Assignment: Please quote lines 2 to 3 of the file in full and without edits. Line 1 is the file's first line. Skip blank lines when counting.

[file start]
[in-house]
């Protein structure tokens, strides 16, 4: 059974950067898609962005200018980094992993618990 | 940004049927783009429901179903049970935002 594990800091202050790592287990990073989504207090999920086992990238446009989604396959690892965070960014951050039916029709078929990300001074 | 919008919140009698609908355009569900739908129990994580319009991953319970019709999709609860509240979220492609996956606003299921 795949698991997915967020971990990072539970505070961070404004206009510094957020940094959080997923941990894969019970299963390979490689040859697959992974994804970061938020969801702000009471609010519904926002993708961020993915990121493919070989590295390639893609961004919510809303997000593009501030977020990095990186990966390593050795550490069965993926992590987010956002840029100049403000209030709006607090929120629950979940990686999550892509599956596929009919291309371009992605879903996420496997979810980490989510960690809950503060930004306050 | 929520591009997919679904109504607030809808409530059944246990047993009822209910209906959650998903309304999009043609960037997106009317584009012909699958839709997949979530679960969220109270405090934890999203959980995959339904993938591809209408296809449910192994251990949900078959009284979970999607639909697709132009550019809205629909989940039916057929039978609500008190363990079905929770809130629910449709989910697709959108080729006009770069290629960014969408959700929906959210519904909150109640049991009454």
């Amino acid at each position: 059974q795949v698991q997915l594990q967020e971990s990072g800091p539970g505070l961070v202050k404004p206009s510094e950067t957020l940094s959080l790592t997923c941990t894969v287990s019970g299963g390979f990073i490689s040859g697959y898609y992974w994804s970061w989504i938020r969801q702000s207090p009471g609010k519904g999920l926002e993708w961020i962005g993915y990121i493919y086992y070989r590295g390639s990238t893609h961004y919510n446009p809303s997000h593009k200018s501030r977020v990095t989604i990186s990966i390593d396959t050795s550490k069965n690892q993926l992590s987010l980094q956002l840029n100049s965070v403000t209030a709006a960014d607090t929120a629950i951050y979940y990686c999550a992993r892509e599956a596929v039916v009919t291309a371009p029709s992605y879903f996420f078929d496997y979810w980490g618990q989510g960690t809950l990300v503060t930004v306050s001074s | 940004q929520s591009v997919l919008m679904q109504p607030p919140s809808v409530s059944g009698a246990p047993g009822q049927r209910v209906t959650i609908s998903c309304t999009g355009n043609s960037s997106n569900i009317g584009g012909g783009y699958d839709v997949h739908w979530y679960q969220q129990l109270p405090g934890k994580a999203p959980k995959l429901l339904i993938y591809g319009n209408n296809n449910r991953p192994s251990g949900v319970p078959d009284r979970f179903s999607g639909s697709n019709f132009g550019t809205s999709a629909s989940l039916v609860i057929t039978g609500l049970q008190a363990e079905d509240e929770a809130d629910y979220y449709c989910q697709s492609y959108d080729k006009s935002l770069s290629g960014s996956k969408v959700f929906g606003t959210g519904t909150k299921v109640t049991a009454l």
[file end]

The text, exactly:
């Protein structure tokens, strides 16, 4: 059974950067898609962005200018980094992993618990 | 940004049927783009429901179903049970935002 594990800091202050790592287990990073989504207090999920086992990238446009989604396959690892965070960014951050039916029709078929990300001074 | 919008919140009698609908355009569900739908129990994580319009991953319970019709999709609860509240979220492609996956606003299921 795949698991997915967020971990990072539970505070961070404004206009510094957020940094959080997923941990894969019970299963390979490689040859697959992974994804970061938020969801702000009471609010519904926002993708961020993915990121493919070989590295390639893609961004919510809303997000593009501030977020990095990186990966390593050795550490069965993926992590987010956002840029100049403000209030709006607090929120629950979940990686999550892509599956596929009919291309371009992605879903996420496997979810980490989510960690809950503060930004306050 | 929520591009997919679904109504607030809808409530059944246990047993009822209910209906959650998903309304999009043609960037997106009317584009012909699958839709997949979530679960969220109270405090934890999203959980995959339904993938591809209408296809449910192994251990949900078959009284979970999607639909697709132009550019809205629909989940039916057929039978609500008190363990079905929770809130629910449709989910697709959108080729006009770069290629960014969408959700929906959210519904909150109640049991009454």
């Amino acid at each position: 059974q795949v698991q997915l594990q967020e971990s990072g800091p539970g505070l961070v202050k404004p206009s510094e950067t957020l940094s959080l790592t997923c941990t894969v287990s019970g299963g390979f990073i490689s040859g697959y898609y992974w994804s970061w989504i938020r969801q702000s207090p009471g609010k519904g999920l926002e993708w961020i962005g993915y990121i493919y086992y070989r590295g390639s990238t893609h961004y919510n446009p809303s997000h593009k200018s501030r977020v990095t989604i990186s990966i390593d396959t050795s550490k069965n690892q993926l992590s987010l980094q956002l840029n100049s965070v403000t209030a709006a960014d607090t929120a629950i951050y979940y990686c999550a992993r892509e599956a596929v039916v009919t291309a371009p029709s992605y879903f996420f078929d496997y979810w980490g618990q989510g960690t809950l990300v503060t930004v306050s001074s | 940004q929520s591009v997919l919008m679904q109504p607030p919140s809808v409530s059944g009698a246990p047993g009822q049927r209910v209906t959650i609908s998903c309304t999009g355009n043609s960037s997106n569900i009317g584009g012909g783009y699958d839709v997949h739908w979530y679960q969220q129990l109270p405090g934890k994580a999203p959980k995959l429901l339904i993938y591809g319009n209408n296809n449910r991953p192994s251990g949900v319970p078959d009284r979970f179903s999607g639909s697709n019709f132009g550019t809205s999709a629909s989940l039916v609860i057929t039978g609500l049970q008190a363990e079905d509240e929770a809130d629910y979220y449709c989910q697709s492609y959108d080729k006009s935002l770069s290629g960014s996956k969408v959700f929906g606003t959210g519904t909150k299921v109640t049991a009454l």